We shared the news, hoping for a better future and next WYF! That’s not all, I was able to meet with some of the friends I met during WYF 2019. Nikhil, from India, visited Poland as a digital nomad, so we met a few times, discovered Krakow, and the mountains; I helped him to choose the national Polish dress for his mom. In September 2021 I visited Istanbul, where I met Prince from the Ivory Coast. First, he helped me to find myself in the city, then … we started cooperation. My company will soon start to promote and organise the medical tourism between Poland and Turkey, to make it more affordable for people who need any medical help.

AO: And what is the most important thing that distinguishes the forum in general?

AK: In this forum everything was covered, so no matter if someone is from a rich country or poor place, no matter how well his family is doing, and if he can afford travel, stay, food. We were all equal. No one could feel bad because of his personal financial situation. This was amazing because this relaxation gives an enormous place for creativity, being yourself, focusing on learning, motivating and sharing the inspiration.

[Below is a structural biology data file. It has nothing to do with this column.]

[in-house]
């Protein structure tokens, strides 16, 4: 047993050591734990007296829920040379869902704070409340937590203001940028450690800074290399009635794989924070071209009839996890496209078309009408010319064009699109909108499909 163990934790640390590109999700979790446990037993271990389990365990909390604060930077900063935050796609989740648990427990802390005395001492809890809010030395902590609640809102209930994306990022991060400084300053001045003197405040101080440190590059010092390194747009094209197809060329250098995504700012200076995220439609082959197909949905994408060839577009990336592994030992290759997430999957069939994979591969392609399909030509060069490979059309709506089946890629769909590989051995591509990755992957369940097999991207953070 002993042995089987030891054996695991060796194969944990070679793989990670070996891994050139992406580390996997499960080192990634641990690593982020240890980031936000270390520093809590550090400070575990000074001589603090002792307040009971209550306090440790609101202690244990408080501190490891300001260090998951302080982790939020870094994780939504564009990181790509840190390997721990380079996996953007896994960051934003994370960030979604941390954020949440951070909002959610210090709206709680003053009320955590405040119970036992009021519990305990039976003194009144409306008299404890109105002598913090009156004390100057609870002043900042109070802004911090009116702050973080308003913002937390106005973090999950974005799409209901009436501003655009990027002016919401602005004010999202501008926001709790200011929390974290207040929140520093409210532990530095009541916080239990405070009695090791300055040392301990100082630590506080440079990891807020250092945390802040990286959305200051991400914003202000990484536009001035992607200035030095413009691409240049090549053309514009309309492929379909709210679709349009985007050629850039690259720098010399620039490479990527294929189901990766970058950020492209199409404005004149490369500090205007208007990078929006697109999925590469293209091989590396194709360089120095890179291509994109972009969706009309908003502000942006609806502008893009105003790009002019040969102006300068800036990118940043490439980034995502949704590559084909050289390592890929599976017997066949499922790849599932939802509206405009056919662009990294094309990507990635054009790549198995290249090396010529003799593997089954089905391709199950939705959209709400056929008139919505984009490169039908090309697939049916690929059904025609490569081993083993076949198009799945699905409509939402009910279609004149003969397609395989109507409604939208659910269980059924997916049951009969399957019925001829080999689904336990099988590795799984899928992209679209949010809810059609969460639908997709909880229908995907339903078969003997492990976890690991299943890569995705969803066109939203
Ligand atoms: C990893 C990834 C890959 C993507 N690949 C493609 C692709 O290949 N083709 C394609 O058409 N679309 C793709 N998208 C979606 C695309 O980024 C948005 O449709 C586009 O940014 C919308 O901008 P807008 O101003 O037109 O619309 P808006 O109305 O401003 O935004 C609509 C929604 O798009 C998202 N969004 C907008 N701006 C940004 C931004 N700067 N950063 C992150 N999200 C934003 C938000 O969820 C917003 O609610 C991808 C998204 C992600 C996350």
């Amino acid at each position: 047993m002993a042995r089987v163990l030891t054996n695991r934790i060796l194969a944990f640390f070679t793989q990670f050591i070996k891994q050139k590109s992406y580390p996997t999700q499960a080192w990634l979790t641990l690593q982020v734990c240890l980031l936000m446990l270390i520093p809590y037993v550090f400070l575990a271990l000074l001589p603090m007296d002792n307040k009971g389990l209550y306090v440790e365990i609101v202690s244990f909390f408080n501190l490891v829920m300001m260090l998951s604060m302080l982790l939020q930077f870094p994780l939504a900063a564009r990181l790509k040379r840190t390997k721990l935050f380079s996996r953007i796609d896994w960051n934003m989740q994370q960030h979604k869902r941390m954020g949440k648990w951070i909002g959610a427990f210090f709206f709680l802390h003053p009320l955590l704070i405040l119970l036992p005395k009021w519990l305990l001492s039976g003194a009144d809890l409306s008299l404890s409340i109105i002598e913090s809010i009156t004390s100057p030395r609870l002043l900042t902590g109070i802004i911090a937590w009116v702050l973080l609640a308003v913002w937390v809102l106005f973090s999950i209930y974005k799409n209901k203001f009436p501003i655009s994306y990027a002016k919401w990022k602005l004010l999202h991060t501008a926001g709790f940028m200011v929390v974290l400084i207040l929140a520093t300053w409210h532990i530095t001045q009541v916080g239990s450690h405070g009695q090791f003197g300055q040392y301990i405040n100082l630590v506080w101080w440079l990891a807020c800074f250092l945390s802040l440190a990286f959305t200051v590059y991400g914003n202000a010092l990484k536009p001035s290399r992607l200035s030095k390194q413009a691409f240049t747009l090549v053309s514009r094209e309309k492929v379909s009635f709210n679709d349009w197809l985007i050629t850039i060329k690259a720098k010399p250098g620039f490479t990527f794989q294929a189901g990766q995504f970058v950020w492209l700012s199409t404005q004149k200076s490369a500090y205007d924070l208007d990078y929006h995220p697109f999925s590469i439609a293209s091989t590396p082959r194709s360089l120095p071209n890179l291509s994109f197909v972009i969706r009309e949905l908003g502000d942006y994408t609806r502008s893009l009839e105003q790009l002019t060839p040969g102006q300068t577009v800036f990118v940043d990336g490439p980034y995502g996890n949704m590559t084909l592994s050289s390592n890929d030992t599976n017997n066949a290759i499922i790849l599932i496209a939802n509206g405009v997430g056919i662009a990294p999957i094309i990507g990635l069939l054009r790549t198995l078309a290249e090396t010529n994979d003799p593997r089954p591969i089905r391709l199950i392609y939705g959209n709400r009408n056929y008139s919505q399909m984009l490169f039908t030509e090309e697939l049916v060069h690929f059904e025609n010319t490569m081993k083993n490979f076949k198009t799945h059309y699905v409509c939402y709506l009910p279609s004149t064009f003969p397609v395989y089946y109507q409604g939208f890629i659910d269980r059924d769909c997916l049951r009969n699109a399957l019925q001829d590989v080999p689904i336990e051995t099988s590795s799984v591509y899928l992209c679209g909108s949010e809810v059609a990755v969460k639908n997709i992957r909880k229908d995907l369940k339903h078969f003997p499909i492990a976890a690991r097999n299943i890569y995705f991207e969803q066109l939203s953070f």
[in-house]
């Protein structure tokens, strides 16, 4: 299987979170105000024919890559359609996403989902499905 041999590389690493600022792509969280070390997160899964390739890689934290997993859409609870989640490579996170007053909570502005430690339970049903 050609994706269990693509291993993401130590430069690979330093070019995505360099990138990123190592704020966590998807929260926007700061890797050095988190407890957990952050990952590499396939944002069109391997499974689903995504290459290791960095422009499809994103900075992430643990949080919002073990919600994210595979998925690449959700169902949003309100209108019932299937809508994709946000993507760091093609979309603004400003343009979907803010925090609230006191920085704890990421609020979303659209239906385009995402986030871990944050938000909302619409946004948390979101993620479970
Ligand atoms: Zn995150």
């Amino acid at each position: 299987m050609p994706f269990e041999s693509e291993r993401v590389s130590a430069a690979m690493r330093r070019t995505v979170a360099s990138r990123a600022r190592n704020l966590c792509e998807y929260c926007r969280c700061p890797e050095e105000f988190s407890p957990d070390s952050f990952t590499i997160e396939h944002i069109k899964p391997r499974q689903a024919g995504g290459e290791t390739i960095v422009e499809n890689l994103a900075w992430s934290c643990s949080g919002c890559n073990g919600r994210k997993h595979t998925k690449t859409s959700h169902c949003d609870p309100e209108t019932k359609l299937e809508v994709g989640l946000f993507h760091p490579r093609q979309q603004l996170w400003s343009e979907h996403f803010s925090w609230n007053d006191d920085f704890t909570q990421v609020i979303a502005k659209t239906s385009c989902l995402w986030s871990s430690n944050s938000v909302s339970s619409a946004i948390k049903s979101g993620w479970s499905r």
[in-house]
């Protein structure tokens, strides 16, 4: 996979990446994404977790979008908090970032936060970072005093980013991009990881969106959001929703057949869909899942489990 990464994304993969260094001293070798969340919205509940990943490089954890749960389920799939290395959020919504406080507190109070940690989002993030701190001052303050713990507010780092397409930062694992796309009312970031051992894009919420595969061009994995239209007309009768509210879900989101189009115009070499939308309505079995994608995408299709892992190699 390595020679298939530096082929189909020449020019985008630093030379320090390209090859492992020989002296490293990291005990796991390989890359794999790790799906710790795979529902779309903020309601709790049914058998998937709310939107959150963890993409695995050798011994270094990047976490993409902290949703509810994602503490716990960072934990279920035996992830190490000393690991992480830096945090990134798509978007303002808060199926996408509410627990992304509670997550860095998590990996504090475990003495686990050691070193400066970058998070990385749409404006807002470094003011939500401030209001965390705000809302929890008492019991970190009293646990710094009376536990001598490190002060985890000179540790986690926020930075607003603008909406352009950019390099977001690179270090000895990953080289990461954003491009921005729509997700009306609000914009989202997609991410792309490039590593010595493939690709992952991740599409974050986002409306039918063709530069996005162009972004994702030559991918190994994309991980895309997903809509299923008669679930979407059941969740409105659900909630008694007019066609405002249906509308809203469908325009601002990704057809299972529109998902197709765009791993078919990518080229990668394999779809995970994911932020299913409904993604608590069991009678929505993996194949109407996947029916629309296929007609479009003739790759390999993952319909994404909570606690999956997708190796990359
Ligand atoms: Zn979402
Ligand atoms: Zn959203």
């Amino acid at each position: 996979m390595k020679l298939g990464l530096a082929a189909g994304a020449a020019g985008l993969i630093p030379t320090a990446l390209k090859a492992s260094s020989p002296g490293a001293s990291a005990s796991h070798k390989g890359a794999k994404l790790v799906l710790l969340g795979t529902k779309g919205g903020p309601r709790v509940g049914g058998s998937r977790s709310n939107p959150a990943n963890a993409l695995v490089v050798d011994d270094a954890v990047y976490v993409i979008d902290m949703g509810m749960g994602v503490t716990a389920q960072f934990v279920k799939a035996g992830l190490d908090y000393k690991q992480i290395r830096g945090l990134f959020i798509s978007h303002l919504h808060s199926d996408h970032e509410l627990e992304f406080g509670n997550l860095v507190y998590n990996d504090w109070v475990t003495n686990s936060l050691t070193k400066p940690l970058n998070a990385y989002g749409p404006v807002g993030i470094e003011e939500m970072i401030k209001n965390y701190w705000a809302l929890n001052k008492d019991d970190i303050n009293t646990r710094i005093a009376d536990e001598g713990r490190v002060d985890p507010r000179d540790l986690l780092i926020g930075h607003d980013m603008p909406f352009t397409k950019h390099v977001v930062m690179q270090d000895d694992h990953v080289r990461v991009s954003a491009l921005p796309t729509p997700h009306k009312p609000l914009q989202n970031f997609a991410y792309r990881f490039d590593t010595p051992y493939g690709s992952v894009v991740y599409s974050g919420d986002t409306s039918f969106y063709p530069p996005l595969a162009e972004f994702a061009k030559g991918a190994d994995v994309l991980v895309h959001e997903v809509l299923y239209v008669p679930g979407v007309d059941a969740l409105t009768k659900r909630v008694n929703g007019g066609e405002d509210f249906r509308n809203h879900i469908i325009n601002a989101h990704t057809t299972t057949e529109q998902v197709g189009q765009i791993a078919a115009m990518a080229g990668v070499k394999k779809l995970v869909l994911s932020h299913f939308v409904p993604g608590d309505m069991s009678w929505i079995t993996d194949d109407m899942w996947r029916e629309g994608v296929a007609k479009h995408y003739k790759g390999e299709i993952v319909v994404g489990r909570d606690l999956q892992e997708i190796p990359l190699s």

Also the participants selection was incredible – I can’t say how the organisers did it – but people were great. There were a great number of great people, so this just had to be amazing.